This assumes that Jake Peavy becomes healthy enough to pitch again on an extremely regular basis. For the moment, Peavy's future is a theory. It is true that he can be one of the best in the game. Peavy was that when he won the National League Cy Young Award in 2007. But he has not pitched since June 8, due first to a right ankle injury, then getting struck in the right elbow with a line drive while making a rehab start.
On Sunday, Peavy threw a bullpen session at U.S. Cellular Field after which he reported that the elbow was improved.
"I would love to pitch soon," Peavy told a group of reporters. "I'm as tired and frustrated with all this as I'm sure you guys are."
Yes, the frustration is fairly widespread. When manager Ozzie Guillen was earlier asked about Peavy's status, he responded with a plea: "Please get healthy. Please pitch so I don't have to answer these stupid questions."
Late Sunday morning, when Guillen was asked what was going on with Peavy, the manager replied. "He's having a nice breakfast or lunch now."
But it turned out that Peavy was doing something more productive, throwing roughly 50 pitches in the bullpen, moving forward at least a bit in the cause of pitching again before the end of this season.
Peavy will likely be too late to salvage this team's season. After winning four consecutive games, the White Sox, lost to Boston on Sunday, 6-1. They could do next to nothing against Red Sox starter Jon Lester. Chicago starter John Danks pitched competently, but the White Sox bullpen failed to keep the game close. The loss dropped the White Sox eight games behind Detroit in the American League Central with 24 games left.
But the White Sox would like to see their pitching investment in action. And Peavy is quite an investment, well beyond the young talent Chicago had to trade to San Diego to obtain him. Peavy's current contract will pay him $15 million in 2010, $16 million in '11 and $17 million in '12. Then there is a $22 million team option for '13 with a $4 million buyout. That's a minimum of $52 million owed to him.
But he has been a legitimate ace and he is only 28. Put him into the White Sox rotation next year and this club is in excellent shape, one through four. Mark Buehrle needs no introduction. Gavin Floyd gave additional evidence how good he can be with an overpowering performance against a good Boston lineup on Saturday. Danks was the losing pitcher on Saturday, but he has already established his worth.
"This kid has a heart bigger than this ballpark," Guillen said.
That would be an exceptional rotation, but the biggest difference-maker would be Peavy, if he is healthy and pitching at the top of his considerable game.
Elsewhere, the White Sox could expect a normal progression from some talented young players. Three-fourths of the infield is in this category -- third baseman Gordon Beckham, shortstop Alexei Ramirez, second baseman Chris Getz. All three are legitimate, but Beckham, not yet 23, gives evidence of becoming a real impact player. His stardom appears to be a question of when, not if.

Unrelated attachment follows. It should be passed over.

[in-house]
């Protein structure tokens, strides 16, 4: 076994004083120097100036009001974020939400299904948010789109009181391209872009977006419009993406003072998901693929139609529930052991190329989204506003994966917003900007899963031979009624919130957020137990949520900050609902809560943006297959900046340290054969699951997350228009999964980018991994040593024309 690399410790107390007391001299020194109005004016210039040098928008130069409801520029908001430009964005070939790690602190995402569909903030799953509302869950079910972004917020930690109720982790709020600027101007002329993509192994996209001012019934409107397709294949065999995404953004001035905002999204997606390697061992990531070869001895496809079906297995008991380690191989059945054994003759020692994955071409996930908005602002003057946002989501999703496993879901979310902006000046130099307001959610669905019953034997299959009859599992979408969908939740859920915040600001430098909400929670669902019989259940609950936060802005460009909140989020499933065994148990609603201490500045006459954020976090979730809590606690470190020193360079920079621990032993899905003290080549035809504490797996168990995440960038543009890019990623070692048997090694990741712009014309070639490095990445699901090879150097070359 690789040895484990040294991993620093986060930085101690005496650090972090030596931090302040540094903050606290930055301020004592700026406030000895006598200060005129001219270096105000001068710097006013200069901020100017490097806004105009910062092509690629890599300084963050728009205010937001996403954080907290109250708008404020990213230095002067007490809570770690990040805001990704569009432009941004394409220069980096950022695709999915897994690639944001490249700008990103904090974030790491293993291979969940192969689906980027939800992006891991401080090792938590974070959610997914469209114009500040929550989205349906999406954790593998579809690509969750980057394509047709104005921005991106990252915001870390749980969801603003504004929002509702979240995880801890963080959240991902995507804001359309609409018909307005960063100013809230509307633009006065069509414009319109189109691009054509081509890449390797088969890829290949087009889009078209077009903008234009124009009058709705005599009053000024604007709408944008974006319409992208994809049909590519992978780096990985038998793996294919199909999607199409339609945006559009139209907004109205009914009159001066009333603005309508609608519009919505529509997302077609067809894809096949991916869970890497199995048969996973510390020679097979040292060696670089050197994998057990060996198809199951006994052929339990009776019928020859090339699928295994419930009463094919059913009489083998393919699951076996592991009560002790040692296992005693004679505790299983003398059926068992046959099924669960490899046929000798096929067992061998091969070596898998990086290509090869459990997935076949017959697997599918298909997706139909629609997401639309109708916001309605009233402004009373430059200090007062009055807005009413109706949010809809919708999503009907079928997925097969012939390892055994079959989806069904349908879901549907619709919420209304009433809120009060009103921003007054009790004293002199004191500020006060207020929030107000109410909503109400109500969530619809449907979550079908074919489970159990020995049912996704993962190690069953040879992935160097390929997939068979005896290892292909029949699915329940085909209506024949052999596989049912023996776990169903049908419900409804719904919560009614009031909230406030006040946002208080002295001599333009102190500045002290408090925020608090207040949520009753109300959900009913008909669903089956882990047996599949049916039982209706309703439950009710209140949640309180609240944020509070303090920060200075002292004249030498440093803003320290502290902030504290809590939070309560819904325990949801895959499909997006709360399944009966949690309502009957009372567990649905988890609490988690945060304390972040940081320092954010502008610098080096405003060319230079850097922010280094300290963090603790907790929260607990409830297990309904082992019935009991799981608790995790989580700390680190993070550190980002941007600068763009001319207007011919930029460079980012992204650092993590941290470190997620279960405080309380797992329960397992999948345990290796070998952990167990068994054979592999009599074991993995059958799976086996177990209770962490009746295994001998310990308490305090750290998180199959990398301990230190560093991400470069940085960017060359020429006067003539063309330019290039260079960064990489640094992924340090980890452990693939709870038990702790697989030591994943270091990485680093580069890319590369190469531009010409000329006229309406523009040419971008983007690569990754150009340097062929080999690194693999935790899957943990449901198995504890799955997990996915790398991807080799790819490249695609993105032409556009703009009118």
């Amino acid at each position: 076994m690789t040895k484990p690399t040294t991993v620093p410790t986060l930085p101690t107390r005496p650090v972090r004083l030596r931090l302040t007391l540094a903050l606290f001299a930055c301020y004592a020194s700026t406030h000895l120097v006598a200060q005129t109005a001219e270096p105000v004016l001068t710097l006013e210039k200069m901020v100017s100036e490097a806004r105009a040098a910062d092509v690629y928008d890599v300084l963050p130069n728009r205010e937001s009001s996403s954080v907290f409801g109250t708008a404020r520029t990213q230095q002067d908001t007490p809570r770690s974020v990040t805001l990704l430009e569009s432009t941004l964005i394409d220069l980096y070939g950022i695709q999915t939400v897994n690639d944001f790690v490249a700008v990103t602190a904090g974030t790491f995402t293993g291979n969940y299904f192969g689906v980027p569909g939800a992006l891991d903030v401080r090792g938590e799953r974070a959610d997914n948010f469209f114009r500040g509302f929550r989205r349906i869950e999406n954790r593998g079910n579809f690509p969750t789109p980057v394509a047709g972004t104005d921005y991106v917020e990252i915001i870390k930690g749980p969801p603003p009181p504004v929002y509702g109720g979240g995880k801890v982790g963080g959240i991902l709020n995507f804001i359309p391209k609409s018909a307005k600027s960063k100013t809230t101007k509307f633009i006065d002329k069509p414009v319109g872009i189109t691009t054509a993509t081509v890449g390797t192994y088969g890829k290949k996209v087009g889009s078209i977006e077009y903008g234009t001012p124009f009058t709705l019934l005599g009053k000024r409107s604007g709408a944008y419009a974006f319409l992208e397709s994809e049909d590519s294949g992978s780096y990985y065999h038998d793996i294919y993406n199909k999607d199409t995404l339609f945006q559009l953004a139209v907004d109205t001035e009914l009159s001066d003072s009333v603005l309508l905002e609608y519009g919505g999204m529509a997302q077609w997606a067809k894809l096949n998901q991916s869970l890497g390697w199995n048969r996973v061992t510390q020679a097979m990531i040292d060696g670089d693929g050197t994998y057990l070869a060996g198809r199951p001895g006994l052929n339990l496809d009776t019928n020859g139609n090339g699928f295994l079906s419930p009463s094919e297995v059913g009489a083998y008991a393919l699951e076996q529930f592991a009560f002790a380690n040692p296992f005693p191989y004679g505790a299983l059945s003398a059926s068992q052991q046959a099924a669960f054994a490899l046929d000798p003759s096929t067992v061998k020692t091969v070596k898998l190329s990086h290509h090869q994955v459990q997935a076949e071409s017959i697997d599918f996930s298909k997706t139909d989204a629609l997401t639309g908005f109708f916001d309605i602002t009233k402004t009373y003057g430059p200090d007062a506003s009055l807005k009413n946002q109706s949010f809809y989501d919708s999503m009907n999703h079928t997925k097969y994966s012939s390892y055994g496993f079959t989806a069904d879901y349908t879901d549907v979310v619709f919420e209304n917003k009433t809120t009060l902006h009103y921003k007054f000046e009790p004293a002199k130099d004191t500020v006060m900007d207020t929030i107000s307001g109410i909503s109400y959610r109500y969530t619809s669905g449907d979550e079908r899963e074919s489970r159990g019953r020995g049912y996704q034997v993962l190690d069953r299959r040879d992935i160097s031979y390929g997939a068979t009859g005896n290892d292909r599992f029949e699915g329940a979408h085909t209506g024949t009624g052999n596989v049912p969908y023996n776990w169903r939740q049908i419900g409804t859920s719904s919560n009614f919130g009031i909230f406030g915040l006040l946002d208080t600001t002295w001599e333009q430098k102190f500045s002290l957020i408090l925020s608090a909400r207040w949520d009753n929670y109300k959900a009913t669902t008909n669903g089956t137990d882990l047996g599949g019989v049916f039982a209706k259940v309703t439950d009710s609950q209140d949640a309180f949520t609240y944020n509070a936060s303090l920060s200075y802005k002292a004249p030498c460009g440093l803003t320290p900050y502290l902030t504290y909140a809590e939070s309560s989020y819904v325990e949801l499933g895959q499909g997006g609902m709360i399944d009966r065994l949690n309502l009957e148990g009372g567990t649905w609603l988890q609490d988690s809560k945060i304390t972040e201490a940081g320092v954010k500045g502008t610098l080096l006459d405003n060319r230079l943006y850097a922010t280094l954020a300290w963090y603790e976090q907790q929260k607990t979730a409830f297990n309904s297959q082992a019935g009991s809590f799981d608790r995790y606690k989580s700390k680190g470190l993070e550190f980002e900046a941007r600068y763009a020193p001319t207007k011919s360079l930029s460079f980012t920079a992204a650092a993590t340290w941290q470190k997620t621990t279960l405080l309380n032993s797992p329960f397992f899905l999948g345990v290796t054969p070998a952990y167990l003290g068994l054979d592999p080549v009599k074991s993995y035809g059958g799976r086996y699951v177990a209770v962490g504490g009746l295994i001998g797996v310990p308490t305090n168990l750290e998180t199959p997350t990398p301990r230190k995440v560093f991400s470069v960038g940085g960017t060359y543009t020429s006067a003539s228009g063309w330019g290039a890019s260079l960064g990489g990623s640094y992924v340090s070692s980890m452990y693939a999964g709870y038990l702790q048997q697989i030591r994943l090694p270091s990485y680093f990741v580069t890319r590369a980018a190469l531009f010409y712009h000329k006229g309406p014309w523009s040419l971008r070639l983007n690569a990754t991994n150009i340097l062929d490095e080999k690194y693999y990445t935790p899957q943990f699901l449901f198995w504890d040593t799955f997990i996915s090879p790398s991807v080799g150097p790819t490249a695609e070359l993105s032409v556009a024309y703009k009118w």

A full, healthy season from left fielder Carlos Quentin would be an obvious boost to the White Sox offense, and is not an unreasonable expectation.
Chicago is placing much of its optimism for the future on outfielder Alex Rios, another recent -- and highly expensive -- acquisition. The 28-year-old is set to earn salaries of $9.7 million in 2010, $12 million in '11, $12 million in '12, $12.5 million in '13 and $12.5 million in '14. There is a club option on Rios of $13.5 million for '15, with a $1 million buyout. That's a minimum of $59.7 million due to Rios.
There is no dispute in baseball circles about Rios's many talents. But there is some question about how fully those talents will be utilized. Rios had an exceptional 2007. Then he slipped slightly in most offensive categories in '08. This season, the decline continued, but more sharply. And since being obtained from Toronto, Rios has played well defensively, but his offense has been largely invisible. He is hitting .160 in 21 games with the White Sox, with one walk and 21 strikeouts. After his third consecutive strikeout on Sunday, the home crowd booed him with real enthusiasm.
But the White Sox are confident in his future contributions. At these prices, they need to be confident. Guillen suggests that Rios' initial struggles here may be the result of pressing in an attempt to create a strong impression in Chicago.
"You come from one ballclub to another [and there are] a lot of expectations," Guillen said. "You've got a tendency to try to carry this ballclub. But he'll be fine. He's a good ballplayer and I expect him to have a good year for us."
Regardless of what else happens, the White Sox should take steps to shore up their bullpen for 2010. Statistically, Chicago's current bullpen has been close to the AL average, but that's not good enough for a postseason club.
Still, you can easily see how, one year into the future, Labor Day 2010, the White Sox could be in a far better position than they are now.
They could have a pitcher of elite quality, Jake Peavy, at the core of a strong rotation. They could have talented young position players making steady progress. And they could get considerably more out of Alex Rios than they are getting now.
None of these expectations is wildly unrealistic. And if the adage "you get what you pay for" is accurate, Peavy and Rios will be major contributors on not one, but a series of successful White Sox teams.
Mike Bauman is a national columnist for MLB.com. This story was not subject to the approval of Major League Baseball or its clubs.